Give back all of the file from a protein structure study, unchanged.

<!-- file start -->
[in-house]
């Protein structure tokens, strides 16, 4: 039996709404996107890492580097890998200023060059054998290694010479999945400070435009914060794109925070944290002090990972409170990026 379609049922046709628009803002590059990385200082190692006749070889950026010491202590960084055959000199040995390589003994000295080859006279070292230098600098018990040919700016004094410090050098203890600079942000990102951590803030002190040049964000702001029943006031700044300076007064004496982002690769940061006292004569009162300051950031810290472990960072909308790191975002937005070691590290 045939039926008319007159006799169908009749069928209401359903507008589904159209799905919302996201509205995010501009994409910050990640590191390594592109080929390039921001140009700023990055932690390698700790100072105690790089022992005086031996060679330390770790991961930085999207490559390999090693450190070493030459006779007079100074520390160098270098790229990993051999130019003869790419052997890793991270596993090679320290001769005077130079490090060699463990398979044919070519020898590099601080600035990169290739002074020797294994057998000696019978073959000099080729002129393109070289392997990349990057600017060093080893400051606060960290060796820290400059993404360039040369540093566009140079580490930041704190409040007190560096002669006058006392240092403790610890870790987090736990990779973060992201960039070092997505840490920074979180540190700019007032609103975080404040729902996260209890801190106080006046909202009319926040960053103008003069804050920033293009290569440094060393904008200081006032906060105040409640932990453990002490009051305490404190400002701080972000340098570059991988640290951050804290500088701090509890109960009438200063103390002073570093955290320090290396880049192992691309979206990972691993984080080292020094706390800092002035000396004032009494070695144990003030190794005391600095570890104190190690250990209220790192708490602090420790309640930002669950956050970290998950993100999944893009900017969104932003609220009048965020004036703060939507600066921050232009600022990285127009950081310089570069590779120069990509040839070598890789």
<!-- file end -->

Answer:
[in-house]
């Protein structure tokens, strides 16, 4: 039996709404996107890492580097890998200023060059054998290694010479999945400070435009914060794109925070944290002090990972409170990026 379609049922046709628009803002590059990385200082190692006749070889950026010491202590960084055959000199040995390589003994000295080859006279070292230098600098018990040919700016004094410090050098203890600079942000990102951590803030002190040049964000702001029943006031700044300076007064004496982002690769940061006292004569009162300051950031810290472990960072909308790191975002937005070691590290 045939039926008319007159006799169908009749069928209401359903507008589904159209799905919302996201509205995010501009994409910050990640590191390594592109080929390039921001140009700023990055932690390698700790100072105690790089022992005086031996060679330390770790991961930085999207490559390999090693450190070493030459006779007079100074520390160098270098790229990993051999130019003869790419052997890793991270596993090679320290001769005077130079490090060699463990398979044919070519020898590099601080600035990169290739002074020797294994057998000696019978073959000099080729002129393109070289392997990349990057600017060093080893400051606060960290060796820290400059993404360039040369540093566009140079580490930041704190409040007190560096002669006058006392240092403790610890870790987090736990990779973060992201960039070092997505840490920074979180540190700019007032609103975080404040729902996260209890801190106080006046909202009319926040960053103008003069804050920033293009290569440094060393904008200081006032906060105040409640932990453990002490009051305490404190400002701080972000340098570059991988640290951050804290500088701090509890109960009438200063103390002073570093955290320090290396880049192992691309979206990972691993984080080292020094706390800092002035000396004032009494070695144990003030190794005391600095570890104190190690250990209220790192708490602090420790309640930002669950956050970290998950993100999944893009900017969104932003609220009048965020004036703060939507600066921050232009600022990285127009950081310089570069590779120069990509040839070598890789």